Mark Allen reviews Giant Days #20…
The second year begins! When Esther, Daisy and Susan discover that every piece of furniture in their new home was destroyed by the previous occupants, they head to IKEA, where things get complicated.
As a chronicle of contemporary British student life, Giant Days is as close to the real thing you can get without actually having a hangover and feeling the weight of three essay deadlines in the next week. In their first year Esther, Daisy and Susan tackled all sorts of educational, romantic and social dilemmas from the relative squalor of university halls, but in issue #20 they graduate to their very own rented home, complete with trashed upholstery courtesy of their previous tenants. This leads them to face their greatest challenge yet: IKEA.
Writer John Allison and series artist Max Sarin bring the fun as ever, letting Esther enact her upper-class fantasies of being a bored, stable boy-ravishing housewife fantasies in fake luxury while Daisy and Susan look on in pity (and later become accessories to false cuckoldry) being a particular highlight. Though Sarin’s the third artist to take on drawing these characters, by this point her art feels like an integral part of Giant Days‘ DNA, incorporating things like Susan’s trademark fang-teeth and Esther’s goth-chic fashion sense into a cartoonish, often manga-inspired style that’s all her own yet fits the hysterical/laid-back tone of the book perfectly.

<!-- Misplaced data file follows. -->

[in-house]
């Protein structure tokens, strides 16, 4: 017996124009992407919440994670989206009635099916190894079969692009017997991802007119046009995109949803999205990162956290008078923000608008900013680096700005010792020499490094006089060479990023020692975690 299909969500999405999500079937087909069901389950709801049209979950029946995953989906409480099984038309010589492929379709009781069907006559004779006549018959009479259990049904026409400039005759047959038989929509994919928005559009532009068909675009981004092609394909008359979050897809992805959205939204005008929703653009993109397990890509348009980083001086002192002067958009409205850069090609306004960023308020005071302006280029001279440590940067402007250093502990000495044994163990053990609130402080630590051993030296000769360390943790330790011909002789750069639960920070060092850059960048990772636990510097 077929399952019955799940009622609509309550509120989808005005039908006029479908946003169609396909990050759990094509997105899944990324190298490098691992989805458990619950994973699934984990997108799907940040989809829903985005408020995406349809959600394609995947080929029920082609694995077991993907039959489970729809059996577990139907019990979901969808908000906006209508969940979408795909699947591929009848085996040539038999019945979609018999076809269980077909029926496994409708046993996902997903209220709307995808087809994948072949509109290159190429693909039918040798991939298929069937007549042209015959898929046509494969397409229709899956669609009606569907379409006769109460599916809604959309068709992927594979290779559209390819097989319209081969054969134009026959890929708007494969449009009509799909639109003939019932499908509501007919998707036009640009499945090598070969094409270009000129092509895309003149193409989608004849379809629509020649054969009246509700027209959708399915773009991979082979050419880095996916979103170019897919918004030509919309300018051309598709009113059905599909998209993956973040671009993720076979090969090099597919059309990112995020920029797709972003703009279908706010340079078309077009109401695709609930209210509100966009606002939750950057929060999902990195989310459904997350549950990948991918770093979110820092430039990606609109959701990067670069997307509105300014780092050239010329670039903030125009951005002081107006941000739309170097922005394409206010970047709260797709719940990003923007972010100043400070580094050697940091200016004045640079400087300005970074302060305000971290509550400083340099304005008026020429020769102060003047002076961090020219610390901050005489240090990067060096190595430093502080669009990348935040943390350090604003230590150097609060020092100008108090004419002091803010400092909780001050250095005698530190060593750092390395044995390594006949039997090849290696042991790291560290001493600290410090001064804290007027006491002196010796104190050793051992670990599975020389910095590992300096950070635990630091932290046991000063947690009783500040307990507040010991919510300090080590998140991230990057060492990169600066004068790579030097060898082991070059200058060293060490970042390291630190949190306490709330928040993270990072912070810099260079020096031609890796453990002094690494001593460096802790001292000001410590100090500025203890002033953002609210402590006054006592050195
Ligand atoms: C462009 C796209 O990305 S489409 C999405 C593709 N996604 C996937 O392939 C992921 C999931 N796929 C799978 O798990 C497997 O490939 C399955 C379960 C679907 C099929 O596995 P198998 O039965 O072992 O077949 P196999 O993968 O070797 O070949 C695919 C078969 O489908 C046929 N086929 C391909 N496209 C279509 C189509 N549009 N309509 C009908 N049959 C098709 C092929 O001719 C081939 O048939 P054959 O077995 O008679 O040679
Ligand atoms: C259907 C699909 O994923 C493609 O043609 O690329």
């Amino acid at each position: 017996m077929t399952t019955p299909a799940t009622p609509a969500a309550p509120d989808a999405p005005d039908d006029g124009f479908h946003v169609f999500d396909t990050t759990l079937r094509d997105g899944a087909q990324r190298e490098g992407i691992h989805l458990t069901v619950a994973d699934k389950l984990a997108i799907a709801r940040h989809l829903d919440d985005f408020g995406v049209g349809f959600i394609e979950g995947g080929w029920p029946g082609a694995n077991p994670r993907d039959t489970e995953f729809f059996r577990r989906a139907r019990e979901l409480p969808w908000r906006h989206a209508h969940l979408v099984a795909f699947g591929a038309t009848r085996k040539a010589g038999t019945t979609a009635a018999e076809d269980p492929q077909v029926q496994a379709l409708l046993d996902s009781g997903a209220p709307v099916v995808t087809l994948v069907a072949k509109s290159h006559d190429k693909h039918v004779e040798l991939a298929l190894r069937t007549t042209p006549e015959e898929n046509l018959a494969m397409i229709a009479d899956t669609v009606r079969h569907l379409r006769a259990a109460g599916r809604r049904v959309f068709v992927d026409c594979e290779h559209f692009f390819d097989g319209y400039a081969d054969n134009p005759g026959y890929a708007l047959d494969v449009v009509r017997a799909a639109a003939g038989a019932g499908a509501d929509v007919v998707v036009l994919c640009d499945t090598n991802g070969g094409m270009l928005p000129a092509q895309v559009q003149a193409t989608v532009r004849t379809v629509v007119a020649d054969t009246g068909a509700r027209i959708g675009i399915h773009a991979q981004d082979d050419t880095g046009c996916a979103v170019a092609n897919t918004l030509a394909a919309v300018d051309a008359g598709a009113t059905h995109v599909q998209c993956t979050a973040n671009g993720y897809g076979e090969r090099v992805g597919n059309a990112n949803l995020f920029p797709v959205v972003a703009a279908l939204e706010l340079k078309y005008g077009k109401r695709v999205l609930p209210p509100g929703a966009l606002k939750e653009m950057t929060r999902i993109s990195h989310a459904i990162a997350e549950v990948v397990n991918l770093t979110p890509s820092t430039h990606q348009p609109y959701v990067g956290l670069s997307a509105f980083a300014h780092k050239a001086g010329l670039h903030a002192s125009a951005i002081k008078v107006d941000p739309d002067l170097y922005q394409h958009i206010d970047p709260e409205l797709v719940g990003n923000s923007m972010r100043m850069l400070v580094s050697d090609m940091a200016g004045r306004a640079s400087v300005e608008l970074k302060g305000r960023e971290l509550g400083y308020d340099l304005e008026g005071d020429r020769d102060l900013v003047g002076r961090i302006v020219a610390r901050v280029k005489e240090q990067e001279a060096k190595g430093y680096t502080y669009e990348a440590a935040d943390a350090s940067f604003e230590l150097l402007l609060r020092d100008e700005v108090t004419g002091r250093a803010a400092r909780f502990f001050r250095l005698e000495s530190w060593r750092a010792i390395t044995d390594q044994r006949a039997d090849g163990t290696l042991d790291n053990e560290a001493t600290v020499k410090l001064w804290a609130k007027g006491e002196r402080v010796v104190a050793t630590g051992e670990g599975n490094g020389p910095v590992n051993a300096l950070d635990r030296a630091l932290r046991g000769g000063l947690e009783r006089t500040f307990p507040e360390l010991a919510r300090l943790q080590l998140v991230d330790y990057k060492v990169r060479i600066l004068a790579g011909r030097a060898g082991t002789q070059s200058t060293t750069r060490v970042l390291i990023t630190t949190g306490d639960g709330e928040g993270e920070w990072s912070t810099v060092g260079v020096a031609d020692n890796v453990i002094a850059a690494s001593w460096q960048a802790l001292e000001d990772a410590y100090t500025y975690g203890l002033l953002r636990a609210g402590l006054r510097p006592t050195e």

I stated in a previous review that one of the book’s many joys is that each issue can be read on its own, delivering a neat little story with laughs aplenty. And that’s still true; anyone who’s ever attempted building flatpack furniture without so much as a handy bone in their body will sympathise with the plight of Daisy’s blistered fingers and the taste of sweet swan flesh contained in IKEA’s meatballs. (Oh, wait a minute.) But at this point having an understanding of the histories between characters really pays off, as Susan stakes her pride on not running to ex-boyfriend and carpenter extraordinaire McGraw for help with the girls’ furniture hell while he and new housemate Ed settle into their own accommodation two streets away, sipping artisan coffee.
In another universe, Giant Days would be a TV show akin to Gilmore Girls or Dawson’s Creek (except better than those two because there are sometimes fights where people get kicked across rooms). The point is that readers relate to the characters in Allison and Sarin’s work to ‘shipping levels, and there’s likely no higher praise for a comic book about teenagers. Here’s to Esther, Daisy and Susan’s second year: let’s hope it’s as messy and delightful as the first one.